Evil God and Mirror Theodicies
The problem of evil is perhaps the best-known objection to standard monotheism, that's to say, to belief in God defined as omnipotent (all-powerful), omniscient (all-knowing), and omnibenevolent (all-good). In fact there are two problems of evil, the logical and the evidential. Here I focus on the 'evidential' problem, which is often presented as follows:
If gratuitous evil exists, then God does not exist.
Gratuitous evil exists.
Therefore, God does not exist.
'Evil', in this context comes in two varieties: (i) moral evils such as the morally bad things we do as free moral agents (we start wars, murder, steal, etc.) and (ii) natural evils such as natural diseases and disasters that cause great suffering. So-called 'gratuitous' evils are evils for which there exists no God-justifying reason. Perhaps God has good reason to allow some evils into his creation if that is the price that must be paid for greater goods (there are examples below). But surely God, as defined above, won't allow pointless, gratuitous evils: evils he lacks a good reason to allow. So it appears the first premise of our argument is true: if gratuitous evils exist, then God does not exist.
Is the second premise true? Surely it is. Consider human suffering. Take, for example, the appalling psychological suffering a parent must go through who has to watch, helpless, as their child dies slowly of starvation or an agonizing disease. The consensus among population experts is that, over the sweep of human prehistory - around two hundred thousands years - the parents of each generation have had to watch, on average, between a third and a half of their under-five children die. It's only very recently that we have managed to bring childhood mortality rates down. The appalling suffering of these preceding generations of children and their parents was not something they brought on themselves.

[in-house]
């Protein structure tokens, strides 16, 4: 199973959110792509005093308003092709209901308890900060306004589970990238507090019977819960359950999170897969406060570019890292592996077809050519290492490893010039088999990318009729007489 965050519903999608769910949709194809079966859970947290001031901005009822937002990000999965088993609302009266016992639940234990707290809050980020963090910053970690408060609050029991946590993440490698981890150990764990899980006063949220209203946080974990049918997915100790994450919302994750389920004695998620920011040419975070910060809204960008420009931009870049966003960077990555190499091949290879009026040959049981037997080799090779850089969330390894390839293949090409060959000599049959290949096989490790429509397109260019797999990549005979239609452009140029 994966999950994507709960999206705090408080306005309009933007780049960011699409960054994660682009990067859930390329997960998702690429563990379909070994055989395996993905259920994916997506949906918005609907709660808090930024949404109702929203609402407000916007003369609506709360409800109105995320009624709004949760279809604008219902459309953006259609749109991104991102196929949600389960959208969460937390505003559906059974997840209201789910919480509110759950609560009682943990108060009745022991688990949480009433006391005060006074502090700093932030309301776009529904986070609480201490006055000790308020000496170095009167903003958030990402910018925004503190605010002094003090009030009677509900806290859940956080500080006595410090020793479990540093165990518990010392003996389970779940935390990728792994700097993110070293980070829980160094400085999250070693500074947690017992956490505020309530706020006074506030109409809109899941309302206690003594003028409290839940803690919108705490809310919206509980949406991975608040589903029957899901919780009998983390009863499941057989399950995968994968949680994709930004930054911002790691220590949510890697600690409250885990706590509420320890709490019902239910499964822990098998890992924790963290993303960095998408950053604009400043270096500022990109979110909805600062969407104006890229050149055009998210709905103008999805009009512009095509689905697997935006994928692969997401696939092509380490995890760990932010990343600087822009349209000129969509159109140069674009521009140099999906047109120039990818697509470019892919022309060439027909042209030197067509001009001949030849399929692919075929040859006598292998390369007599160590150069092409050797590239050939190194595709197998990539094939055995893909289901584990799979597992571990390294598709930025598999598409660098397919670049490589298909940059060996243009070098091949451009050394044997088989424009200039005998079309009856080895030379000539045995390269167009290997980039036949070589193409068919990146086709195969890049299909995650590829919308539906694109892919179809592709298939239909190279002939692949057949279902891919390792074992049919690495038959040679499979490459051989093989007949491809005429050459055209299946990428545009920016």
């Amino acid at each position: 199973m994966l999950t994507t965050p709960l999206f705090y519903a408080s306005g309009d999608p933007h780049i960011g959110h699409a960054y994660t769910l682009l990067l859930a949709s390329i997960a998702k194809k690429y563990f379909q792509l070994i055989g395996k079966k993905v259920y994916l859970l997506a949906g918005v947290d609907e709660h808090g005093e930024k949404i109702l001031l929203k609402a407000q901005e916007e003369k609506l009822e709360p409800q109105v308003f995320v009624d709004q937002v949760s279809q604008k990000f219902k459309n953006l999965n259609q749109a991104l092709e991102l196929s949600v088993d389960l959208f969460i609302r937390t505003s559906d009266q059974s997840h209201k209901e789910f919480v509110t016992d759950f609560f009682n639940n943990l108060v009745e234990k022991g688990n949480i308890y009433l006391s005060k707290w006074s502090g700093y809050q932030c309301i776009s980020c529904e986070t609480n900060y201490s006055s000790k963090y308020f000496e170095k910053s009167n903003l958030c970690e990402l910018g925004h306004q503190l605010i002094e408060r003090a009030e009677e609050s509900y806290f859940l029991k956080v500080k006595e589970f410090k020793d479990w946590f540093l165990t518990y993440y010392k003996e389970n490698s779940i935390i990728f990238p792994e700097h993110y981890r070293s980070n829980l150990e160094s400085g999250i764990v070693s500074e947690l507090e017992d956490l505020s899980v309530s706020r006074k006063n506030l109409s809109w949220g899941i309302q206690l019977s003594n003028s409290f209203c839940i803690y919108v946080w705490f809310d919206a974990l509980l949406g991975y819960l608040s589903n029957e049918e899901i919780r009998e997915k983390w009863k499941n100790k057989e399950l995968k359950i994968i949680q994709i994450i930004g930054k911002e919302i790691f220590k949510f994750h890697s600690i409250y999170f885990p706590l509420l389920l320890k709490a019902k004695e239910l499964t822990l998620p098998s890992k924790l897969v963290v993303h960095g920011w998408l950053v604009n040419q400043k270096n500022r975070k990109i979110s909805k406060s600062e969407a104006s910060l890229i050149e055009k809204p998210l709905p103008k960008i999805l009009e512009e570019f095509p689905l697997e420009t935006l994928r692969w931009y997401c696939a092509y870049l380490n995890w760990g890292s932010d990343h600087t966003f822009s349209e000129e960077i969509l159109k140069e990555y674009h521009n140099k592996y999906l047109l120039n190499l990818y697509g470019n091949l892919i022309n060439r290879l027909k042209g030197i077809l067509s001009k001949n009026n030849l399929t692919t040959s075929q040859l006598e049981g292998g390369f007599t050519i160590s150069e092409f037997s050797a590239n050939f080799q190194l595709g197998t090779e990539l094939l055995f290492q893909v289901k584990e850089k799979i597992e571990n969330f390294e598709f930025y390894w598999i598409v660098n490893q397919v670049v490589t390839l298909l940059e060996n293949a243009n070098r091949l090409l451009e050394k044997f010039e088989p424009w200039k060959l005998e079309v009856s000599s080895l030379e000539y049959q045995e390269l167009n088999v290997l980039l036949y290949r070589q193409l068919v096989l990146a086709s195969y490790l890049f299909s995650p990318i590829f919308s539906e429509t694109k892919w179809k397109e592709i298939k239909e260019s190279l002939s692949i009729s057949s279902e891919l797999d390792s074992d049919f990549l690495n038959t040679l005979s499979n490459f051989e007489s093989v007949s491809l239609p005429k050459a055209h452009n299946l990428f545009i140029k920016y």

Then consider animal suffering. A while ago I watched a wildlife documentary about Komodo dragons poisoning, tracking for a week or so, and then, finally, when their victim became too weak to defend itself, disembowelling and eating alive, a water buffalo. The cameraman said this had been his first ever wildlife assignment, and it would probably also be his last, because he couldn’t cope with the depth of suffering he had been forced to witness. That was just one poor creature. Each day, millions of animals are similarly forced to tear each other limb from limb to survive. And this has been going on for hundreds of millions of years. This is, in many ways, a beautiful world. But it’s also a staggeringly cruel and horrific world for very many of its inhabitants.
Unspeakable horror on an almost unimaginably vast scale is built into the very fabric of the world we find ourselves forced to inhabit.
Surely, as we look back across the aeons, we witness suffering of such depth and on such a vast scale that it becomes highly implausible that there's a good, God justifying reason, not just for some of it, but for every last ounce it. And if there is any gratuitous evil at all, then there is no God.
image source: https://deforestlondon.wordpress.com/2012/04/29/the-pastoral-theodicy-of-the-good-shepherd/